Tackling hardship with a dark brand of stoicism (and a shot of vodka) is a very Russian thing. Russians hunker down in a crisis until things get better, and typically meet coercion with defiance. So when things got rough as the screws were turned on Russia in 2014, the more Putin rebutted the West, the higher his rating grew at home, even if his team were taking flak.

"There's no money ... You hang on in there," Prime Minister Dmitry Medvedev famously told an irate pensioner in Crimea last May when pressed about the plight of the elderly struggling to live on $120 a month.

Much now depends on the oil price, which while currently bobbing around $55 a barrel may fail to fulfil expectations of clearing $60 this year, and according to some experts, may exhibit a sharp "dead cat bounce" back down after the surge on November's Opec production cut deal. Still, with Russia's budget revenues calculated at $40, the "we're broke" plea won't wash for much longer for Russians counting the kopeks.

And while people like their country's renewed international clout, it comes at a high cost: Defence spending is believed to account for RUB2.84tn  (€44bn), or 17.5% of the total budget, while other miscellaneous spending takes the overall state security bill closer to 30%. There are no plans to cut defence spending, Medvedev said in January.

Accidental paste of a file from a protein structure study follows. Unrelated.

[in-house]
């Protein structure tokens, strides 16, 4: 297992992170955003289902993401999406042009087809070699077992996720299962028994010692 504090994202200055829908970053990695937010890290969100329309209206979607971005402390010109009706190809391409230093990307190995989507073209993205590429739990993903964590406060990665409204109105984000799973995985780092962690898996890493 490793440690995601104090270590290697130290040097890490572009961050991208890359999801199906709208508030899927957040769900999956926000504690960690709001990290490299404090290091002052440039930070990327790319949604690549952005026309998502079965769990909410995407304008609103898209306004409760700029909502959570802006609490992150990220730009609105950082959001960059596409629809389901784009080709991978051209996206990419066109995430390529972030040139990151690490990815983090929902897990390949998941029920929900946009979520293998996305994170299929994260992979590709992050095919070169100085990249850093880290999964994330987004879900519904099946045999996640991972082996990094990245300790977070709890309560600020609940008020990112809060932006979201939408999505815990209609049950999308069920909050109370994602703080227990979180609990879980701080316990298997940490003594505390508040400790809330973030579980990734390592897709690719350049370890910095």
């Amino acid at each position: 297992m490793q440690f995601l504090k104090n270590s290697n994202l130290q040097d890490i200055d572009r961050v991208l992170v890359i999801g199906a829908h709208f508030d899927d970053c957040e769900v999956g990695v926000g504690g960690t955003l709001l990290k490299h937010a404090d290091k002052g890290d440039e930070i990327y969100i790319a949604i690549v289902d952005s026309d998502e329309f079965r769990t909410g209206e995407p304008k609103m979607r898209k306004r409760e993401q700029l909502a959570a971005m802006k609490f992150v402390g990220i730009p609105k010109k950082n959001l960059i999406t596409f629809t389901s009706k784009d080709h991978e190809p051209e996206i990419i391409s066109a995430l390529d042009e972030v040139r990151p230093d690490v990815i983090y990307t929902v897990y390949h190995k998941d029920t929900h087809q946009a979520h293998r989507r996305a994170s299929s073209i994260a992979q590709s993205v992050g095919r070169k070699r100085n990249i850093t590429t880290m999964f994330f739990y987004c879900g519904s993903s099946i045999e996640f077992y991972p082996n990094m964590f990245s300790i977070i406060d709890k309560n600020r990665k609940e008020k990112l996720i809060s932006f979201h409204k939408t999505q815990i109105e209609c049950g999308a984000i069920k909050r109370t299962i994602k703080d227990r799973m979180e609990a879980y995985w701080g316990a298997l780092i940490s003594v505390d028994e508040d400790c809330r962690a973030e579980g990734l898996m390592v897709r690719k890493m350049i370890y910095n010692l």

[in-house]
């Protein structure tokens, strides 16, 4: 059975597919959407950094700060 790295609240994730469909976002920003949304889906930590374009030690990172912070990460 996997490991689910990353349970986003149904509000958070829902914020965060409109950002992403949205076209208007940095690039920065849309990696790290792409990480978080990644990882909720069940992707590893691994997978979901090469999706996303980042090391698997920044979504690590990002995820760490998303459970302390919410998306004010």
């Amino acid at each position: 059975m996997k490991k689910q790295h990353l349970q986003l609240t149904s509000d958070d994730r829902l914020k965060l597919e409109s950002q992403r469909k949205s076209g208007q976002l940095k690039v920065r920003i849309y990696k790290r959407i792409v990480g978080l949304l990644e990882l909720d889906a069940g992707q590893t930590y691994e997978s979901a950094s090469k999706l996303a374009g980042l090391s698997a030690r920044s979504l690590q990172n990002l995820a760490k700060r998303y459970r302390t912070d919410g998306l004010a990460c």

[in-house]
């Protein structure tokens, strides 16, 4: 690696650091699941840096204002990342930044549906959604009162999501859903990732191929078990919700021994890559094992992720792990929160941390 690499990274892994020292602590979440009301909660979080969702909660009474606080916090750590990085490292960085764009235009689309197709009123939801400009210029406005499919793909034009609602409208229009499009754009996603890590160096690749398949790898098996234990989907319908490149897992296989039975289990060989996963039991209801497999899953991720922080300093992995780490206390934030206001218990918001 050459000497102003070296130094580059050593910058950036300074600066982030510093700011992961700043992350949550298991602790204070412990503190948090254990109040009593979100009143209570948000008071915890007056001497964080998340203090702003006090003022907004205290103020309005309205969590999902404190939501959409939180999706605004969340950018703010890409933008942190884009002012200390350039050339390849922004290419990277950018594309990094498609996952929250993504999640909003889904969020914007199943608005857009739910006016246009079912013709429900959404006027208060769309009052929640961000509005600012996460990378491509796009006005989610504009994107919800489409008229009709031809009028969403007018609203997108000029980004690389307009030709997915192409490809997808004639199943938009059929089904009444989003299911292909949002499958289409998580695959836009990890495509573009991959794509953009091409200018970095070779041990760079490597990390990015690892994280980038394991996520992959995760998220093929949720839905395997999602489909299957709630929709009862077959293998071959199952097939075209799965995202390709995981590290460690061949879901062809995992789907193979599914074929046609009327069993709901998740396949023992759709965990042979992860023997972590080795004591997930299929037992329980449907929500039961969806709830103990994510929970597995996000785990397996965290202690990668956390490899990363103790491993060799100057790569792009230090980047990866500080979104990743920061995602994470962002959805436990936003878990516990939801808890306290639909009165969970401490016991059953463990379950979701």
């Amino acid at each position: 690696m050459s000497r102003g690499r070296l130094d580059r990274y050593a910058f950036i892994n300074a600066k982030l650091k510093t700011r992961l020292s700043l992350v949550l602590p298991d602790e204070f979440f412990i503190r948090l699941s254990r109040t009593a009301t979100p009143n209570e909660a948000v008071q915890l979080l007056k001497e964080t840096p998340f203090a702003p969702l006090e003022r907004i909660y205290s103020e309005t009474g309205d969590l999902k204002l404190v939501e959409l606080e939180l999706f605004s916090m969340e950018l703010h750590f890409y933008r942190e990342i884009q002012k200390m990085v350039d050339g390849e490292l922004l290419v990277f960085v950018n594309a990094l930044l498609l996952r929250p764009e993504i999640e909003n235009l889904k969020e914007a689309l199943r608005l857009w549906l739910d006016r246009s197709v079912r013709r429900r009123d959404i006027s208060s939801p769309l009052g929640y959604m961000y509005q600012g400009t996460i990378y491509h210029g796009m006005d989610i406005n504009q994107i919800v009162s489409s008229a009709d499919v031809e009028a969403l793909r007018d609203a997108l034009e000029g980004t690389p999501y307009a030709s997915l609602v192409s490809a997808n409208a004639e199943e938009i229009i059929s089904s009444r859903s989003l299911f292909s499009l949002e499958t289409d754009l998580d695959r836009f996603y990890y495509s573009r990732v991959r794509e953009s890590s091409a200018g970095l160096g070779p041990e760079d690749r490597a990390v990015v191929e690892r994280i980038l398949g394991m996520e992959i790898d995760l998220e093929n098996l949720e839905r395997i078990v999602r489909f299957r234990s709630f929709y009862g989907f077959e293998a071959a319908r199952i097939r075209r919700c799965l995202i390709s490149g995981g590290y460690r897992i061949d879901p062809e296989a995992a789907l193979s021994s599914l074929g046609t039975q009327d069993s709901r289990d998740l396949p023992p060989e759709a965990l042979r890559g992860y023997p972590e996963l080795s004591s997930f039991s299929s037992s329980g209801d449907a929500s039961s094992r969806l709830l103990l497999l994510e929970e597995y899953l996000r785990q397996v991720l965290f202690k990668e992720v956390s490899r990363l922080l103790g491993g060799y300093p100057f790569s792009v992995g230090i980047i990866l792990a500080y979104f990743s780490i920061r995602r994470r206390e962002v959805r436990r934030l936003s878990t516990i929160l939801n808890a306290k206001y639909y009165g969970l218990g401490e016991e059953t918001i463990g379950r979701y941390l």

The indexing of pensions was halted in 2016 but reinstated at the start of 2017 as the fiscal pressure on the government eased slightly on the oil gains and some shifty privatisation deals such as Rosneft that bolstered the budget. The government is now looking to gradually replenish its depleted reserves as revenues begin to flow again, but some generous social spending usually precedes elections. To its great credit, the central bank has tackled one of the population's biggest fears, rampant inflation, bringing it below 5%, its lowest level in a decade. But the financial insecurity of the population is still uncomfortably clear.

Consumption remains weak, with retail trade declining 5.9% year-on-year in December despite 7.9% y/y growth in nominal salaries, as well as better-than-expected figures for unemployment, which dropped to 5.3% in December. "This confirms our explanation that an increase in poverty is causing a divergence between relatively positive income and unemployment figures and consumption patterns," Alfa Bank's chief economist Natalya Orlova wrote on January 25.

In a poll conducted in October–December 2016 by marketing research company Nielsen, just over a quarter (27%) of respondents said their financial situation was "good" or "excellent" versus two thirds (67%) who saw it as "bad". The number of Russians who think the economic crisis will end this year plunged to the two-year minimum of 8%, while 85% of respondents believe that the economy is still in crisis.

The only sector doing well in January was food retail, which Alfa again took to be a sign of growing poverty as people eschewed all other non-essential purchases.

None of this is likely to prevent Putin winning a fourth term if he runs (which he will, almost certainly), with no serious challengers for the presidency in sight. The World Cup also offers the Russian leadership a chance to lord it globally once again as in the (albeit later flawed by doping scandals) Sochi Winter Olympics in 2014, days before the lid blew off the Ukraine crisis.